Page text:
One of the most reliable measures of a community’s economic vitality is convenient access to full-service banking. Regardless of whether a community is urban, suburban or rural, both consumers and local businesses rely on brick and mortar bank branches for a wide array of products and services.
New research that measures how well banks serve communities found that America’s access to banking expanded from 2015 to 2017 – except when it comes to more than 53 million Black and Latinix consumers or others with low incomes or less education.
In summarizing its new survey findings on banking activity during the past 12 months, the Federal Deposit Insurance Corporation (FDIC) noted that one in five U.S. households – 22.7 million — did not use mainstream credit and that “Black and Hispanic households at every income level evaluated in the survey were more likely to be in this condition than white households.”
“The good news is that our nation’s banking system is serving more Americans than ever before,” said FDIC Chairman Jelena McWilliams. “The bad news is that even as the overall number of people who are unbanked has declined, 8.4 million households continue to lack a banking relationship.”
McWilliams’ statement did not directly address how FDIC found that another 48.9 million adults are underbanked. The difference is important.
Underbanked consumers are those who have a bank account but also turn to alternative fringe financial services like payday and auto loans or check cashing services. By comparison, unbanked consumers are those who have no relationship with mainstream banking at all.
Even more importantly, FDIC’s new survey proves how the nation has a nagging, two-tiered system when it comes to financial services: one that serves white consumers at a growing rate; but leaves behind consumers of color, regardless of income.
Despite this deplorable data, another federal financial agency, the Office of the Comptroller of the Currency (OCC) awards banks and other depository institutions a 93 percent satisfactory or higher rating when it comes to the Community Reinvestment Act (CRA). Although OCC supervises about 20 percent of the nation’s banks, these institutions comprise approximately 70 percent of total bank assets.
This year CRA turned 41 years old, having been enacted in October 1977 by President Jimmy Carter. The law meant to end historical redlining practices that for succeeding generations denied credit to Black America and/or low-income communities. With a new federal assurance,
CRA was to hold banks, credit unions and other depository institutions accountable for local credit lock outs and other discriminatory practices.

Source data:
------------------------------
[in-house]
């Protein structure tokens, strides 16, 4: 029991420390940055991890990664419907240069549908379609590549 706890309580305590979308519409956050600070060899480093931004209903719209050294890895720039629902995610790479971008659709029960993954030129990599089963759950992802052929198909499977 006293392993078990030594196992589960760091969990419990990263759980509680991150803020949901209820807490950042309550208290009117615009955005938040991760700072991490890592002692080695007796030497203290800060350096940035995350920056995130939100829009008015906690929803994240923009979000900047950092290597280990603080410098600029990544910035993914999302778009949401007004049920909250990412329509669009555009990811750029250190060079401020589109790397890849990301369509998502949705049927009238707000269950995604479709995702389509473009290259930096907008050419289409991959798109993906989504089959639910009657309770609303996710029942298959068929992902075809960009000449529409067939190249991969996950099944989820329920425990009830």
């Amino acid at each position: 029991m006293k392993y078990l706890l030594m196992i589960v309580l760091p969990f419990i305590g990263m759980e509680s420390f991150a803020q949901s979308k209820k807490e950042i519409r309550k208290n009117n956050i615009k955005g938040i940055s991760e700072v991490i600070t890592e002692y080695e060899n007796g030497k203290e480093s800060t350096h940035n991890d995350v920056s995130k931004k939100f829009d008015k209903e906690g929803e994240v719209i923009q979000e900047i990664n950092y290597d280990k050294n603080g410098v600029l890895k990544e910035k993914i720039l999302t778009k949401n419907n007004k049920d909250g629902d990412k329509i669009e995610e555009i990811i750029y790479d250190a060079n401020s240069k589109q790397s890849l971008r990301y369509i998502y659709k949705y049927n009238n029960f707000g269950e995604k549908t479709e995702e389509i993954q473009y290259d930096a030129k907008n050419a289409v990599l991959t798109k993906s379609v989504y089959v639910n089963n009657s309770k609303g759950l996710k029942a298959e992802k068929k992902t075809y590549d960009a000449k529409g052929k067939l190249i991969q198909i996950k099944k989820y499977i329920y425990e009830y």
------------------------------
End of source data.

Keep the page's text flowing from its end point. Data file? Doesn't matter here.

Here’s a question to ponder: How can two federal financial regulators reach such different findings on the state of access to banking and credit for Black America?
It’s a question that deserves an answer. And fortunately, advocates at both the state and national levels are speaking up. November 15 is the deadline for public comment to OCC on how CRA’s regulatory framework should be reformed.
Of key concern to OCC is a proposal named “one ratio” that would reduce the current CRA evaluation into a mathematical formula. Among consumer advocates representing different areas of the country view this proposal as a way to water down current procedures that consider key criteria such as geographic availability, borrower profiles, different classifications of lending like mortgages, small businesses and more.
Cathy Hinko, Executive Director of Louisville’s Metropolitan Housing Coalition filed comments with OCC, citing how Black neighborhoods are already underserved.
“To ease bank anxiety about unclear aspects of CRA, communications among the federal agencies, banks, and community groups could be improved,” wrote Hinko. “However, easing bank anxiety via the one ratio and diminishing the importance of branches, assessment areas, and public input will decrease lending and access to banking in the communities that need it the most.”
“The OCC asks whether CRA consideration should be broadened for additional activities and populations. Industry trade associations have been advocating for CRA consideration for projects that have broad benefits such as financing hospitals that are not necessarily located in low- and moderate-income neighborhoods,” said the Buffalo-based Belmont Housing Resources for Western New York. “However, the OCC must be reminded that the original purpose of CRA was to combat redlining in low- and moderate-income neighborhoods.”
In Dallas, Diane Ragsdale, founder of the South Dallas Fair Park Inner City Community Development Corporation (ICDC) and a former Dallas Deputy Mayor Pro Tempore, also commented to OCC, “CRA ratings must be reformed so the pass rate is no longer 93 percent …Lending and access to banking for people and communities of color must be considered on CRA exams. Mortgage company affiliates of banks must be included on CRA exams.”
“No bank that engages in illegal discrimination and/or harmful consumer activities should receive a positive CRA rating,” noted William R. Tisdale, President and CEO of the Milwaukee Fair Housing Council. “We must not slow the progress that has been made. We need to enhance CRA, not weaken it!”
Charlene Crowell is the Communications Deputy Director with the Center for Responsible Lending. She can be reached at Charlene.email@example.com.